U.S. Official: Cybersecurity Plans Not Just Talk
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NATIONAL HARBOR, Md. -- Amid all the recent talk in Washington about getting serious about cybersecurity, some skeptics have expressed concern that it might be just that -- all talk, followed by little action.
But a senior White House official this morning official promised an audience of security professionals that unlike past federal reviews, which have been criticized for making promises that policymakers didn't keep, this time is different.
Speaking at research firm Gartner's annual Information Security Summit, Christopher Painter, the National Cybersecurity Council's director of cybersecurity, outlined the steps the Obama administration is taking to move ahead with the recommendations of a 60-day review the president commissioned earlier this year.
But despite Obama's assurance that the cybersecurity coordinator would have his full support and regular access to the Oval Office, critics have speculated that the position is too far down the bureaucratic pecking order to have any real clout. In practice, they warn, the role might end up little more than a glorified cheerleader.
Painter promised otherwise.
"The cyber coordinator is going to be more than just a figurehead," he said. "We really have to deliver on the action plan."
The previous two administrations have made noise about cybersecurity, including a policy review President Bush ordered in 2001, which resulted in a strategy directive two years later. But Painter noted that those efforts didn't come with the mandate of a White House address, a jump-off point that he said elevated the issue to a chief policy priority.
"That's really a watershed event," Painter said of Obama's speech. "That really sets the tone, not only in this country, but around the world."
He added, "We had a strategy in 2003, but you didn't have the president coming out and giving a speech on this, and that's really, really important."
In that address, Obama made the case that defending critical infrastructure against online threats is as much an economic priority as it is a security issue.
That was reflected in the structuring of the cybersecurity coordinator position, which will serve on both the National Security Council and the National Economic Council. He has yet to fill the position.
Obama's efforts to bring cybersecurity into the mainstream fit with many of his other policy initiatives, where he is trying to apply technology solutions to areas like energy and health care. The idea of connecting the power grid to an interoperable network, while alluring for the energy savings it could yield, could have disastrous results if hackers were able to infiltrate the system and knock it offline. Similarly, the grand vision of an IT-based health care system where patients' records are digitized and doctors can provide treatment to patients in remote areas through robust networks could quickly unravel if the technology were compromised.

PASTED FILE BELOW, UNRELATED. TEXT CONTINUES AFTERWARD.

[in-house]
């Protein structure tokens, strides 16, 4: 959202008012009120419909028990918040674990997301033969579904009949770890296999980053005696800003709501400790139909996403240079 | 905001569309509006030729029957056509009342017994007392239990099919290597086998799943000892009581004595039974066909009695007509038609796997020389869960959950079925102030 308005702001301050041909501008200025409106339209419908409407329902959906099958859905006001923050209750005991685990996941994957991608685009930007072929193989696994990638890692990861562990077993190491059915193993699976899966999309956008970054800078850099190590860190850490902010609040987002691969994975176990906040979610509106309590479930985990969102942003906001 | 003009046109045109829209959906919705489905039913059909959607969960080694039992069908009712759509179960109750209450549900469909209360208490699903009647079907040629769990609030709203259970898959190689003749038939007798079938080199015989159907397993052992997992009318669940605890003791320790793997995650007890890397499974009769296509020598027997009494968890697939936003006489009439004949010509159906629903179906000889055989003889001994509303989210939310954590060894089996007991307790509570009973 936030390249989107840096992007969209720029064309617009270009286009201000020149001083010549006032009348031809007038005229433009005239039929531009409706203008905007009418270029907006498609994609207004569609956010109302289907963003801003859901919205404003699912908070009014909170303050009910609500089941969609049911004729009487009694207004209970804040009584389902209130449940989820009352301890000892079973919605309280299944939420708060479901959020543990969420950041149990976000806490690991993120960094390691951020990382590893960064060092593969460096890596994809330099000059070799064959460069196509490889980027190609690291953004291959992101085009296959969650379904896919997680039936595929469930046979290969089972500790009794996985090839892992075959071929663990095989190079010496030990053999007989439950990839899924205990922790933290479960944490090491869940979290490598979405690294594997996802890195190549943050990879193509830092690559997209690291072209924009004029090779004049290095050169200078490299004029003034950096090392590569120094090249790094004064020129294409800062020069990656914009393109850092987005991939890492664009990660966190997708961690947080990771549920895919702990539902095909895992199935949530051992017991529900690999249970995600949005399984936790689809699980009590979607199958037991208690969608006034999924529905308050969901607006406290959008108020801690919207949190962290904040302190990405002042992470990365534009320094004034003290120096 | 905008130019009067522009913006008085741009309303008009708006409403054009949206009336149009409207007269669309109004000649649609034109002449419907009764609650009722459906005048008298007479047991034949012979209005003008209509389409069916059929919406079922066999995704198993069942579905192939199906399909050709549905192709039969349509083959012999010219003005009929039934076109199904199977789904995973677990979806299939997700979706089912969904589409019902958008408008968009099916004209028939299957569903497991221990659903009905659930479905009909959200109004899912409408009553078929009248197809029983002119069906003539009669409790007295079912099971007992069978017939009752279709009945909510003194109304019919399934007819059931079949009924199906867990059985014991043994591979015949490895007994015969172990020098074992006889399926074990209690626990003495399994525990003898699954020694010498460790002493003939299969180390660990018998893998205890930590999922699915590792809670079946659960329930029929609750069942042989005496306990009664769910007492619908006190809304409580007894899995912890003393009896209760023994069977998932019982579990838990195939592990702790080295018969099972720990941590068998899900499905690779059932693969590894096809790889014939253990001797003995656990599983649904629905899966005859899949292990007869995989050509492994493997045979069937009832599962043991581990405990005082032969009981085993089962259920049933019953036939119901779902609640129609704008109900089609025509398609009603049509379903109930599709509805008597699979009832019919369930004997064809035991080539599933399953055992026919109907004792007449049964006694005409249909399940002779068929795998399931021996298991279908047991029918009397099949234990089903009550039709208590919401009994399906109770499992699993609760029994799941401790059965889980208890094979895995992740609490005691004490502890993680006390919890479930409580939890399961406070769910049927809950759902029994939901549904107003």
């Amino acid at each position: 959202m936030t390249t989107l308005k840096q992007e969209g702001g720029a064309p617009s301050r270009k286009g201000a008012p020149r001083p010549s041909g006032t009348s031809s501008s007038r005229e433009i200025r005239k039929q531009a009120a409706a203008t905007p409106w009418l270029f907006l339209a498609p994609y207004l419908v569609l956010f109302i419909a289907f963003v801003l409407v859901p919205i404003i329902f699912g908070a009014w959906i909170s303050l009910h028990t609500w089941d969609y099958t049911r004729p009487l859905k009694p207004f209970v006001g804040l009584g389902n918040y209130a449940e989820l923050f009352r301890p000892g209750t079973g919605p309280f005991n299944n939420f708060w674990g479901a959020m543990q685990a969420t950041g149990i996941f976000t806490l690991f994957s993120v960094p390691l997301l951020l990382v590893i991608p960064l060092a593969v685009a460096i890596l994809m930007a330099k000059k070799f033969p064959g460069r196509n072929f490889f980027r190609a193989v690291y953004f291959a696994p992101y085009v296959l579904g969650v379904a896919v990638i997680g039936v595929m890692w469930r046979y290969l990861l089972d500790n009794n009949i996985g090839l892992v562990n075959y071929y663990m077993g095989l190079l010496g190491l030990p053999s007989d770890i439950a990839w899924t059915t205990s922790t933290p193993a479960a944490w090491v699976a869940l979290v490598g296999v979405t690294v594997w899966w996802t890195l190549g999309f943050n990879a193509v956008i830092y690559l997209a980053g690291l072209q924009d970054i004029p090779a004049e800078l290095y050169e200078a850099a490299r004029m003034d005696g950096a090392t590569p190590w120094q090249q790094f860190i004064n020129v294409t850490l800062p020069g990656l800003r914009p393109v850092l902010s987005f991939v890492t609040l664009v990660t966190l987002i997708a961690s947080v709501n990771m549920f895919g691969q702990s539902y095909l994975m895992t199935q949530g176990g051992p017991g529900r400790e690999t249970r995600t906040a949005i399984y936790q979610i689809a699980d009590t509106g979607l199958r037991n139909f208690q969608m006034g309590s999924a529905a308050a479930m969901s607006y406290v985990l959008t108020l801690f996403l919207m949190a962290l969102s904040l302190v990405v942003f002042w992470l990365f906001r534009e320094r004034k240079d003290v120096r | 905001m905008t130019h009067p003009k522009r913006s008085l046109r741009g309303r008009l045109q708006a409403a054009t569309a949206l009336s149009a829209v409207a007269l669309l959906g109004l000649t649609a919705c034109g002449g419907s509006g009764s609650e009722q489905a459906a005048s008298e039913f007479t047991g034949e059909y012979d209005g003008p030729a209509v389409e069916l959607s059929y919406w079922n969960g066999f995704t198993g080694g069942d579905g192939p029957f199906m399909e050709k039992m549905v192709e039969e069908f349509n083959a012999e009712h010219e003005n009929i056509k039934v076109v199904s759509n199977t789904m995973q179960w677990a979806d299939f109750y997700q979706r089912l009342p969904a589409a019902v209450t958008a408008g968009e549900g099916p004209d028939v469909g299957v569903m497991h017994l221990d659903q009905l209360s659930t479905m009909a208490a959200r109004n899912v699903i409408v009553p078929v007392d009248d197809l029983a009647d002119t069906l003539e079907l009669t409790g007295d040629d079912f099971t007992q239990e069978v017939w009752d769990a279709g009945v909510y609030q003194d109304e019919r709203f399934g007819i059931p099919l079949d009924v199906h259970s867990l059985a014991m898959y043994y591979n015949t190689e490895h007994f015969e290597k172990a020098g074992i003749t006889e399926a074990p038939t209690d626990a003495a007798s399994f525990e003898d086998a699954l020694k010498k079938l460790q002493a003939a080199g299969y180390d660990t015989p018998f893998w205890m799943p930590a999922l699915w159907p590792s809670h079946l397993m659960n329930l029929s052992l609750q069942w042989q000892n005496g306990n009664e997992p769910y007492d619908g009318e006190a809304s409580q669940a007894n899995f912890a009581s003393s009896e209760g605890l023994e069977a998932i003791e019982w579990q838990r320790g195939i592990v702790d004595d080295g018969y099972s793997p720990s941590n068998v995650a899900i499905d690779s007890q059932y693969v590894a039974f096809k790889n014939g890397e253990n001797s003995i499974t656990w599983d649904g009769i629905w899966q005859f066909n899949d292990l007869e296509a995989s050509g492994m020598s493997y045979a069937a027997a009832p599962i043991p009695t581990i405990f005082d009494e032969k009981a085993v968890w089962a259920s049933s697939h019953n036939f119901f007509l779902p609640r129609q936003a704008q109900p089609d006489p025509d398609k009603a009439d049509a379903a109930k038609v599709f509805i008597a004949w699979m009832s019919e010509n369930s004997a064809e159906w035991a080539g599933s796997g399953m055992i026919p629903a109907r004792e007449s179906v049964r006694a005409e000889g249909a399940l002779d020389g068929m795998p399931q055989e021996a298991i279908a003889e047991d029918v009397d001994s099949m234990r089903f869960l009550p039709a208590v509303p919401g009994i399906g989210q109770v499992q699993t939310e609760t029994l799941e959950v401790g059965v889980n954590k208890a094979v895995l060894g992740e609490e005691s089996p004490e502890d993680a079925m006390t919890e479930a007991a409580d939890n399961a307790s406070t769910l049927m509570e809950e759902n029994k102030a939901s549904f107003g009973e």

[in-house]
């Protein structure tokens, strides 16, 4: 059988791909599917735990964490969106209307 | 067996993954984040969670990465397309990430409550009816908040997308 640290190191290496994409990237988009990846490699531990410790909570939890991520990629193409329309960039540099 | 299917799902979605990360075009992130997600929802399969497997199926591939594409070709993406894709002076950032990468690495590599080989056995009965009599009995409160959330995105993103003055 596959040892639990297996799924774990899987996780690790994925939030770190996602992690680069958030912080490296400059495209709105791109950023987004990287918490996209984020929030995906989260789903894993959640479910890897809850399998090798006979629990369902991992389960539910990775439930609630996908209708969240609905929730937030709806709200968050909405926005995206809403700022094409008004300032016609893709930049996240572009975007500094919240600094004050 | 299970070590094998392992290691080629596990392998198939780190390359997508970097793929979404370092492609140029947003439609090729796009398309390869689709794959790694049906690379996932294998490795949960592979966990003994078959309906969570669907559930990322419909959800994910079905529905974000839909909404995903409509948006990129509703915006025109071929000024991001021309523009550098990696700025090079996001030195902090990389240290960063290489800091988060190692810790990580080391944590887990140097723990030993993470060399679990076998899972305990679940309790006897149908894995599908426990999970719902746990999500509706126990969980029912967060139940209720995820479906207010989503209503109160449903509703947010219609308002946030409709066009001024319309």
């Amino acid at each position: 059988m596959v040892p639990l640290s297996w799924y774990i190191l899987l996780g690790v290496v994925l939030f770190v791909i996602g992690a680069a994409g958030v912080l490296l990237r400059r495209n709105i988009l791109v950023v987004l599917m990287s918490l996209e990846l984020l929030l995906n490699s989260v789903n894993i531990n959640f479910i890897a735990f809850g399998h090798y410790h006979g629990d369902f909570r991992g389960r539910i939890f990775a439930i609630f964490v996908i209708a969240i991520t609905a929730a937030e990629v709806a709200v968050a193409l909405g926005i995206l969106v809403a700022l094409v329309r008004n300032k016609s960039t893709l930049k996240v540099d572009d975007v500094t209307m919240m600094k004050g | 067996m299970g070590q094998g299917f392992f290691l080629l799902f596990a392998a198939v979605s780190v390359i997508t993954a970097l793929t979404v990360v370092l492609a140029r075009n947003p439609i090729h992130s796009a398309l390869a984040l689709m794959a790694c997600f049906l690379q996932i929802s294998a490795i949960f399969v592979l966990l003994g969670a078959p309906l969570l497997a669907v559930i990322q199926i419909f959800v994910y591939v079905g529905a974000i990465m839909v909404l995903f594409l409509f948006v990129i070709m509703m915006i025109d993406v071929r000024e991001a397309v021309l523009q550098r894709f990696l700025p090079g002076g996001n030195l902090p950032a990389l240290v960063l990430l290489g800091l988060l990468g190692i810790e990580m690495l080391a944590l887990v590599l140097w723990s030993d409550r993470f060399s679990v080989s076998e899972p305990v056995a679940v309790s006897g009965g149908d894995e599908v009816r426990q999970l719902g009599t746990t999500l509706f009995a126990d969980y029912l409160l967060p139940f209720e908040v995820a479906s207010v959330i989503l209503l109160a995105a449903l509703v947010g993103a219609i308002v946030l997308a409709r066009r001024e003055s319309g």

"It's really important to have security baked in from the beginning," Painter said.
That goes for government, too. Other members of Obama's tech team, particularly Aneesh Chopra and Vivek Kundra, who respectively fill the new positions of federal CTO and CIO, have been talking loudly about bringing new technologies to the federal computing apparatus to make it more efficient and collaborative.
[cob:Special_Report]As Chopra, Kundra and others tinker with new Web 2.0 technologies and moving the federal IT infrastructure to the cloud, Painter said they will work closely with the new cybersecurity coordinator to ensure that the government is leading by example.
"The cybersecurity coordinator is going to work very closely with [Obama's] CTO and CIO," he said. "The idea is, when we're thinking about these new technologies, we're thinking about security."
Painter stressed the need to partner with foreign countries to develop a coordinated approach to combat cyber threats. He spoke of the "weakest-link problem," where hackers will scour the globe to find a nation with lax cyber defenses, and route their attacks through servers in that nation to reach their ultimate target.
"It is clear that given the ubiquitous borderless nature of computer systems and computer networks that it doesn't matter if we do everything right" if other nations aren't on board, he said. "We need to have a dialogue with other countries."
He also spoke of the delicate balance of protecting privacy while maintaining a reasonable level of security in networks that are under continuous threat. Obama has said he will appoint a privacy official to the National Security Council's cybersecurity directorate to help ensure that the government's cyber policing efforts don't run roughshod over Americans' civil liberties.
The two aren't mutually exclusive, Painter said, pointing out that properly securing the systems that house personal information such as health records will keep people's sensitive data private.
"It's not a zero-sum game," he said. "If we're doing this right, we're enhancing privacy."